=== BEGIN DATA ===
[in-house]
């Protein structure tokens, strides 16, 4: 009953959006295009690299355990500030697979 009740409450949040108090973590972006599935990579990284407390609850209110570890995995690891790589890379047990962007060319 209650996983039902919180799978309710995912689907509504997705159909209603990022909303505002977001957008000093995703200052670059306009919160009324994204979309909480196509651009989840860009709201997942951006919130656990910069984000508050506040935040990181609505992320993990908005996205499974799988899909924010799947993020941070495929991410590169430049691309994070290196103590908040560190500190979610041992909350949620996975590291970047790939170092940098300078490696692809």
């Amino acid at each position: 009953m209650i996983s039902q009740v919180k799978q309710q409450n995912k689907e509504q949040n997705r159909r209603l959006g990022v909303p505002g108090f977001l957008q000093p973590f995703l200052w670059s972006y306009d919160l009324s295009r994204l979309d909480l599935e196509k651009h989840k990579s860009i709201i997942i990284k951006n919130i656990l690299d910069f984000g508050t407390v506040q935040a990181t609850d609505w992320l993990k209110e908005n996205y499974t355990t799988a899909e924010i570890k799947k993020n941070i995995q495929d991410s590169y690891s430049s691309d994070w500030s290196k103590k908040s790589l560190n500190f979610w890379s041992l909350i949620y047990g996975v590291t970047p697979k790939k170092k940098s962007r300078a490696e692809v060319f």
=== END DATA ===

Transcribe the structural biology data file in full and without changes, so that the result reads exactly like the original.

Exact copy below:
[in-house]
């Protein structure tokens, strides 16, 4: 009953959006295009690299355990500030697979 009740409450949040108090973590972006599935990579990284407390609850209110570890995995690891790589890379047990962007060319 209650996983039902919180799978309710995912689907509504997705159909209603990022909303505002977001957008000093995703200052670059306009919160009324994204979309909480196509651009989840860009709201997942951006919130656990910069984000508050506040935040990181609505992320993990908005996205499974799988899909924010799947993020941070495929991410590169430049691309994070290196103590908040560190500190979610041992909350949620996975590291970047790939170092940098300078490696692809």
């Amino acid at each position: 009953m209650i996983s039902q009740v919180k799978q309710q409450n995912k689907e509504q949040n997705r159909r209603l959006g990022v909303p505002g108090f977001l957008q000093p973590f995703l200052w670059s972006y306009d919160l009324s295009r994204l979309d909480l599935e196509k651009h989840k990579s860009i709201i997942i990284k951006n919130i656990l690299d910069f984000g508050t407390v506040q935040a990181t609850d609505w992320l993990k209110e908005n996205y499974t355990t799988a899909e924010i570890k799947k993020n941070i995995q495929d991410s590169y690891s430049s691309d994070w500030s290196k103590k908040s790589l560190n500190f979610w890379s041992l909350i949620y047990g996975v590291t970047p697979k790939k170092k940098s962007r300078a490696e692809v060319f």